Maastricht bomb strike, 11-12 May 1940 discussion
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Maastricht bomb strike, 11-12 May 1940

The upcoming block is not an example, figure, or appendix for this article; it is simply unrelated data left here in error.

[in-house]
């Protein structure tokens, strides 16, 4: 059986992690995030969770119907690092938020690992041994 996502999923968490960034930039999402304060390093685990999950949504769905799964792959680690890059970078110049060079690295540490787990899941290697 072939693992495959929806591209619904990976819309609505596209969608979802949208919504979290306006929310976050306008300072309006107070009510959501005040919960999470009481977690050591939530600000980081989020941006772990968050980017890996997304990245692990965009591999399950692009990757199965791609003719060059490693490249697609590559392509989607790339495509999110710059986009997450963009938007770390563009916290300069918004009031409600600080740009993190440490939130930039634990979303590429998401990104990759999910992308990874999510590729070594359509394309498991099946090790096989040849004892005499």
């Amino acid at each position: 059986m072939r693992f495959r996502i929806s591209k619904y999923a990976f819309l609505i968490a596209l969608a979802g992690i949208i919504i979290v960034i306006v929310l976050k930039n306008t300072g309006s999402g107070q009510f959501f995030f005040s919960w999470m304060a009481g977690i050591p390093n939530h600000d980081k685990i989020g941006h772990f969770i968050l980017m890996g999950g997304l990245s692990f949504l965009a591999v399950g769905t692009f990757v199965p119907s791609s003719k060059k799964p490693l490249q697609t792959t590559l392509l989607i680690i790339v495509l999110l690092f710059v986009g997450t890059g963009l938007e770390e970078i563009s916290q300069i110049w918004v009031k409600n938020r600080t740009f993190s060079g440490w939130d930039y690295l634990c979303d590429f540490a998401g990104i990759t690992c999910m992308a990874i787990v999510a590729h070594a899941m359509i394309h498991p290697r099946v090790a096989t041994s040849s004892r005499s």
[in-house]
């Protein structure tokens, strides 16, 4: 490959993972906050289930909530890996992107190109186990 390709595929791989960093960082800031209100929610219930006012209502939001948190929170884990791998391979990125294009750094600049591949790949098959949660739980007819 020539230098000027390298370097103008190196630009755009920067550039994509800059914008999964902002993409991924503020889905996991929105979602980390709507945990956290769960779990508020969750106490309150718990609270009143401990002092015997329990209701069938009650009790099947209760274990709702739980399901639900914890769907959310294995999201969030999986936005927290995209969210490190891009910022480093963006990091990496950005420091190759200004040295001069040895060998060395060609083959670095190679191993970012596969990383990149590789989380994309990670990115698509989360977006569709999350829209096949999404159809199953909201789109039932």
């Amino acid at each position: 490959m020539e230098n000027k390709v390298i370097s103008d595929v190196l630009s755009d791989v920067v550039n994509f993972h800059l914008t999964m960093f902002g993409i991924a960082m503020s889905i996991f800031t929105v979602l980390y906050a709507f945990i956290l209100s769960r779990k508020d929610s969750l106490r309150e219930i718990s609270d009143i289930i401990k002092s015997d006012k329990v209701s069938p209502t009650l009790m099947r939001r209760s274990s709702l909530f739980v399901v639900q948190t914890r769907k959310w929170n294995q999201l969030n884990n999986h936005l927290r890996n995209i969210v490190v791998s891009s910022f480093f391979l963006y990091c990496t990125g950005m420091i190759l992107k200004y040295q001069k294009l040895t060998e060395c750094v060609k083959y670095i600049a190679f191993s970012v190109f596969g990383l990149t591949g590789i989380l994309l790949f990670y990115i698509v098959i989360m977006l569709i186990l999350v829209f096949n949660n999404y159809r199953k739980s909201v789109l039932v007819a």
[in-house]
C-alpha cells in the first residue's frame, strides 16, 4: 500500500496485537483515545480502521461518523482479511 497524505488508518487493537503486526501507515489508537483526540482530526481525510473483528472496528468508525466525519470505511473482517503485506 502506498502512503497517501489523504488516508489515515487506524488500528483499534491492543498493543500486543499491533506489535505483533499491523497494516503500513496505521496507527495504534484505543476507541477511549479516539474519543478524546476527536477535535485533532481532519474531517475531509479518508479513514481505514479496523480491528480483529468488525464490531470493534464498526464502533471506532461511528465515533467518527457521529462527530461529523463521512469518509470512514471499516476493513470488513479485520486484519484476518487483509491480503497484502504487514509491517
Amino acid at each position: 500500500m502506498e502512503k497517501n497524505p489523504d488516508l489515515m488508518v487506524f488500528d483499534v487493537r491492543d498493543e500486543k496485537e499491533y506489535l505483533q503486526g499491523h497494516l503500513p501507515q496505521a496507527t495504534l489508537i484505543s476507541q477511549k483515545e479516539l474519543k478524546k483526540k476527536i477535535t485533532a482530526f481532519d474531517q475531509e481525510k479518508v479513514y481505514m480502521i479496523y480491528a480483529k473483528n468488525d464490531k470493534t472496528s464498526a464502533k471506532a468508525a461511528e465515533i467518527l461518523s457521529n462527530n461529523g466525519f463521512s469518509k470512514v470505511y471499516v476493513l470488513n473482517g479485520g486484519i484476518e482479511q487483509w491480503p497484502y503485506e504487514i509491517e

11 Blenheims lost out of a force of 42 ordered to attack Bridges near Maastricht, Hasselt and Tongres to stop advancing enemy troops. AASF aircraft continue to suffer alarming losses. Six Battles from No 12 Squadron are detailed to attack the vital bridges in the Maastricht area still standing after the previous day's failed attempts to destroy them. One of the aircraft went unserviceable prior to take-off, leaving the remaining five to attack bridges at Veldwezelt and Vroenhoven. Ahead of the bombers were eight Hurricanes from No 1 Squadron. Suddenly, the fighter pilots saw the sky fill with German Bf109s - 120 in all. Despite the fearful odds, the Hurricanes fought as best they could, accounting for 3 Germans but losing six of their own. The first Battles were now attacking the bridge at Vroenhoven. The first attack managed to drop his load, and the bombs hit one end of the structure. As the aircraft crossed the bridge at barely 100 feet, it was hit by a bank of flak and was forced to crash-land. All three crews survived, but were captured by German troops. The bombs of the second Battle fell short, failing to add to the damage. Again, withering fire struck the aircraft and the port wing caught fire. The pilot ordered the others to bail out and managed to nurse the stricken bomber to within a few miles of home before crash-landing. Five minutes later, the second bridge came under attack. The leader, Flying Officer Donald Garland lead his flight in at low-level. One aircraft was hit and caught fire on the run-in - the pilot managing to drop his bombs before crash-landing on the banks of the Albert Canal. The second aircraft was hit and went into a vertical climb, burning from wingtip to wingtip, before diving into the ground and killing all three crew members. That left one more aircraft - that of Flying Officer Garland. After pitching up, Garland pointed nose of the aircraft at the metal bridge. The aircraft, still carrying its bombs, crashed into the western end of the structure. The explosion killed the three crew, but did destroy one end of the bridge. For their action, two of the aircraft's crew, Flying Officer Garland and his observer, Sergeant Tom Gray received the Victoria Cross - the first such awards for action in the air of the war. For some reason, their rear gunner, Leading Aircraftman Reynolds received nothing. French bombers carried out attacks on the same targets later in the day, but suffered terribly at the hands of German flak units. The AASF's Battles carried out one further operation during the afternoon when 15 aircraft attacked German troops near Bouillon. Six aircraft failed to return. During the day, the Battles had suffered an amazing loss rate of 62%.